Shane Richmond is communities editor of Telegraph.co.uk. A few years ago he explained in the British Journalism Review how search engine optimisation (SEO) is changing the way sub editors and even journalists need to adapt their copy for online use.
He cites the famous “Gotcha” headline on a Sun front-page splash about the sinking of the General Belgrano during the Falklands War in 1982, which would not get a run online today: it’s the wrong heading for the World Wide Web.
We are writing to be read and these days that increasingly means ensuring our stories are found by search engines. The concept is simple, says Richardson:
It’s about ensuring that your content is found by the millions of people every day who use search engines as their first filter for news and those who don’t search at all but trust an automated aggregator, such as Google News, to filter stories for them. These people are essentially asking a computer to tell them the news. If you want your story to be read, you’d better make sure the computer knows what you’re writing about.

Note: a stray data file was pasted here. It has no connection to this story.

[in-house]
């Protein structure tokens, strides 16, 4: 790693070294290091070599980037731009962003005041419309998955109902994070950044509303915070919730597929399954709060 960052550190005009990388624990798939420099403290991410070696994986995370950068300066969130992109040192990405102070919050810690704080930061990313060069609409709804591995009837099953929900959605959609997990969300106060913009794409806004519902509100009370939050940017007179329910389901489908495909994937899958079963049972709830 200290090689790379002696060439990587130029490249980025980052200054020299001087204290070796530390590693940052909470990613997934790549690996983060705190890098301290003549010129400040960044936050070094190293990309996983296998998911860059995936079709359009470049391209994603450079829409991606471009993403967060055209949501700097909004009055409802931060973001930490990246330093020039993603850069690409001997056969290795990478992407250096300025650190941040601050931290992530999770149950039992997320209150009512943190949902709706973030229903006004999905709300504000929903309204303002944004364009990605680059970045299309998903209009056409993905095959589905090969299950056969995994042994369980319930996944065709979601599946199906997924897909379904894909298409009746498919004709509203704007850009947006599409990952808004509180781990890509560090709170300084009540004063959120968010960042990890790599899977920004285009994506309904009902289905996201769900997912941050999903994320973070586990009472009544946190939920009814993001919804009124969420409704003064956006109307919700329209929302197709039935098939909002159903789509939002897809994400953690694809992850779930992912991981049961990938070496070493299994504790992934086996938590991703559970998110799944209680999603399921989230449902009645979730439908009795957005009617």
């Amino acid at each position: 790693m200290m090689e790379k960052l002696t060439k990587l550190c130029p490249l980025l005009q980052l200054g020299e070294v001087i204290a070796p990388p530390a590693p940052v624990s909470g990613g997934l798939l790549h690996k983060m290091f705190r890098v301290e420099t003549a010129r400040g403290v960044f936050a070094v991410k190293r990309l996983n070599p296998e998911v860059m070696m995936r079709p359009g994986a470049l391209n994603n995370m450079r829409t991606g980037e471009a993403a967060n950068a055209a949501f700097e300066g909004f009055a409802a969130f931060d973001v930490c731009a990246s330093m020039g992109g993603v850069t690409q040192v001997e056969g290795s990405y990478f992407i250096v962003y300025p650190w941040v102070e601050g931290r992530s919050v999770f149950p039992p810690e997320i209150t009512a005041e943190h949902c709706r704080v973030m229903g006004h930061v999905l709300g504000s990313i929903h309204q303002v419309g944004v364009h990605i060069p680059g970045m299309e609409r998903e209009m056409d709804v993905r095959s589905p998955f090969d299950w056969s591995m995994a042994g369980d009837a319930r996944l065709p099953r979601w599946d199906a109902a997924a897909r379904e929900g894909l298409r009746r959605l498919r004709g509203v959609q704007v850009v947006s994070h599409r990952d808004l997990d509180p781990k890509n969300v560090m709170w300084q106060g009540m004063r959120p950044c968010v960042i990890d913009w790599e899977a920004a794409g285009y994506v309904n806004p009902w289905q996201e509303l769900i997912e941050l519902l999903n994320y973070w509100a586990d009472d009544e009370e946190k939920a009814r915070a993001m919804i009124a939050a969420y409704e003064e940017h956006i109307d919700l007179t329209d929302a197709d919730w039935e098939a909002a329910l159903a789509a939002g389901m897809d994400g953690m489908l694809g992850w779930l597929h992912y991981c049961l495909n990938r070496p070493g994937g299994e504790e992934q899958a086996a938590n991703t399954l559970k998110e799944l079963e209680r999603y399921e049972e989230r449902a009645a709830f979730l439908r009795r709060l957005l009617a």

To do that you need to ensure your article contains certain keywords. That means not only the words that someone types into a search engine but also the keywords that the search engine knows are commonly associated with the search term. So if someone types “credit crunch” into a search engine, the computer knows that an article about the credit crunch often contains other words, such as financial crisis, bail out or bailout, banks, recession and so on.
Read the full article at the British Journalism Review …